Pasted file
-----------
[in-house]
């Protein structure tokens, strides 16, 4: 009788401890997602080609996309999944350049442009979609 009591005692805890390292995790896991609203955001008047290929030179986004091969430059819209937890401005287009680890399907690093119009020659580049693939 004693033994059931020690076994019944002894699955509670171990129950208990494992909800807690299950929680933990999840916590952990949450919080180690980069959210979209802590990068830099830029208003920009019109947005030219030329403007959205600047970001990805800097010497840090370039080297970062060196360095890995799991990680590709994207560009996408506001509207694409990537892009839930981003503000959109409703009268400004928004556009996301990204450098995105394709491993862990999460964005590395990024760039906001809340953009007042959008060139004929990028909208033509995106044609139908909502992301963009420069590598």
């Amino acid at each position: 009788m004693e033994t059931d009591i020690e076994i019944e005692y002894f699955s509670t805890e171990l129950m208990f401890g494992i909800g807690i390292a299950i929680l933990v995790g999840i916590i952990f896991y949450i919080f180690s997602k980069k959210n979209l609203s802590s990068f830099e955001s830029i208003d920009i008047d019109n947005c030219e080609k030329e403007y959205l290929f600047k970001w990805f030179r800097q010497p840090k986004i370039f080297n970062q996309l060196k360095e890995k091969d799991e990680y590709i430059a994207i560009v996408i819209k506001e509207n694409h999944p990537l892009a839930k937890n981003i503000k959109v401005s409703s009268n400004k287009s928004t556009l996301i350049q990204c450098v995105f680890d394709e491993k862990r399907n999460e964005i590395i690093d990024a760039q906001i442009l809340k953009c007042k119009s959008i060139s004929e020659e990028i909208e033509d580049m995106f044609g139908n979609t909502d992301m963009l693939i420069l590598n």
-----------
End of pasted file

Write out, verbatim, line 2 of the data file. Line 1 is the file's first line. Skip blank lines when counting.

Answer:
């Protein structure tokens, strides 16, 4: 009788401890997602080609996309999944350049442009979609 009591005692805890390292995790896991609203955001008047290929030179986004091969430059819209937890401005287009680890399907690093119009020659580049693939 004693033994059931020690076994019944002894699955509670171990129950208990494992909800807690299950929680933990999840916590952990949450919080180690980069959210979209802590990068830099830029208003920009019109947005030219030329403007959205600047970001990805800097010497840090370039080297970062060196360095890995799991990680590709994207560009996408506001509207694409990537892009839930981003503000959109409703009268400004928004556009996301990204450098995105394709491993862990999460964005590395990024760039906001809340953009007042959008060139004929990028909208033509995106044609139908909502992301963009420069590598």